In every client case, we conduct some form of research. Each time, we select the methodology that optimizes speed, cost, and precision. Below are five types of research we may apply in a client assignment:
Before engaging in external research, we advise our clients to gather as much information as possible through internal sources.
The cost is low, and speed can be nearly immediate. We point our clients to four key sources of internal information.
- Internal data analysis. Companies track detailed information about customers and employees. When predicting actions from a customer segment, for example, a client is wise to analyze past discrete actions such as types of products purchased, links between types of products, frequency of purchase, probability of returns or warranty, and total sales. When considering employee satisfaction, first analyzing turnover, tardiness, and results may make a formal survey unnecessary.
- Recruiters. As the Alliant Foodservice case reveals, recruiters have access to current information on compensation, benefits, industry hiring trends, and employment brand. Structuring and analyzing recruiter-produced data can be fast, accurate, and highly productive.
- Customer-facing employees. Before surveying customers, our clients find it helpful first to gather information from company employees who interact with customers regularly. Interviewing team members from customer service, inside sales, and outside sales can often provide helpful information quickly.
- Alumni from competitor organizations. When trying to understand or anticipate actions from competitors, we advise our clients to gather information from employees who recently worked for a competitor. By interviewing alumni individually and in groups, our clients gain accurate and thorough intelligence quickly.
These forms of internal research may seem obvious, but we have found that few companies harvest this information fully.
A variation of internal research, structured consensus is best explained through a client case.
Our client was Warner Cable Communications, and our ultimate objective was to redesign a failing sales compensation plan that contributed to 50% turnover, plummeting sales, and ineffective recruiting.
Warner executives expected our team to conduct a formal survey to quantify current compensation practices among cable companies, but conducting a survey would take too long. As an alternative, we applied a method of reaching consensus that involved collating the evolving judgements of experts. We:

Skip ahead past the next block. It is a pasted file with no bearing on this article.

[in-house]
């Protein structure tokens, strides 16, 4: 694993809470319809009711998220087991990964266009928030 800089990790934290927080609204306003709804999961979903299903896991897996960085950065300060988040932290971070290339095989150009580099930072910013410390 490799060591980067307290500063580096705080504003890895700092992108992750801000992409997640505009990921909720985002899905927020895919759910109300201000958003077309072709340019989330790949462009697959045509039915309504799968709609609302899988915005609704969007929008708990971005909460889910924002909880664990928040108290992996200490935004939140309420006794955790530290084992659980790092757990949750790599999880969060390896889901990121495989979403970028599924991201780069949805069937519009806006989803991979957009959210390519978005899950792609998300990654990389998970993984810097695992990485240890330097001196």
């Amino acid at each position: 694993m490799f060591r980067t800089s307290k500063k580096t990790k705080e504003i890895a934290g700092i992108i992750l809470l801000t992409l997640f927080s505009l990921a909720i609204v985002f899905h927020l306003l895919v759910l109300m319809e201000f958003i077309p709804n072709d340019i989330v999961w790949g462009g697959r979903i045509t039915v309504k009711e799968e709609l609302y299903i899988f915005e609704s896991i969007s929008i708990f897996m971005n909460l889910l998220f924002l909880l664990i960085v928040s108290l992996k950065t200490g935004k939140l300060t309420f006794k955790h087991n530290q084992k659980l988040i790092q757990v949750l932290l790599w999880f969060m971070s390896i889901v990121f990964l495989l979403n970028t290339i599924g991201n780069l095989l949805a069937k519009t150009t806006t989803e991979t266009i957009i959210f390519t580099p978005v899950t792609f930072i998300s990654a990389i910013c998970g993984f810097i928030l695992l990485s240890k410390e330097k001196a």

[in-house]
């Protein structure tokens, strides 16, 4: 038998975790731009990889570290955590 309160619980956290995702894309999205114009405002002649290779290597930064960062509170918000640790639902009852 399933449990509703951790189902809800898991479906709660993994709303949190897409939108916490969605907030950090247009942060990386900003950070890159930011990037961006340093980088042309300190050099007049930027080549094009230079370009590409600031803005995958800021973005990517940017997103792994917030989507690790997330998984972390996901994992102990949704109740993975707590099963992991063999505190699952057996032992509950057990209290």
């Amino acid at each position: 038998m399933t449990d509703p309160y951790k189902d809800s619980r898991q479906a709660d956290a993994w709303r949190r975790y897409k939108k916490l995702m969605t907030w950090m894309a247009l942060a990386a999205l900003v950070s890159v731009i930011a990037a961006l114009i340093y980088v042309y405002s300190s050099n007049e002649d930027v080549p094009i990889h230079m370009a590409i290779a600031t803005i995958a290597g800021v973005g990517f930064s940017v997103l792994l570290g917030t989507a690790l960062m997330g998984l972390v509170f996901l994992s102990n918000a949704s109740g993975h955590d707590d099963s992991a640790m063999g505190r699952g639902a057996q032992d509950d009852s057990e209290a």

- Assembled a diverse and knowledgeable team. We gathered fifteen people from within the company who had various insights into sales compensation. We included compensation managers, recruiters, sales managers, and employees who were alumni of industry competitors.
- Clarified the objective. We confirmed our goal of estimating sales compensation practices in the cable industry. We would estimate entry, 50th percentile, and 90th percentile base pay and total compensation – six values in total.
- Facilitated discussion and elicited anonymous estimates. We facilitated discussion about compensation practices in the industry, asking every participant to share his/her point of view. Following the discussion, we asked each participant to write, confidentially, his/her best estimate for each of the six values.
- Presented median and extreme values. After gathering and sorting the values provided by the fifteen participants, we posted on a whiteboard the median values and extreme values for each of the six market estimates.
- Conducted a second iteration. After allowing team members to consider the medians and ranges posted on the whiteboard, we facilitated a second round of discussion, encouraging participants disagreeing with the median value to try to convince the rest of the team. After the discussion, we again invited each participant to write his/her estimates, confidentially, allowing people to change their entries from the first iteration. We posted the new median values and ranges. Notably, the ranges became narrower after the second iteration.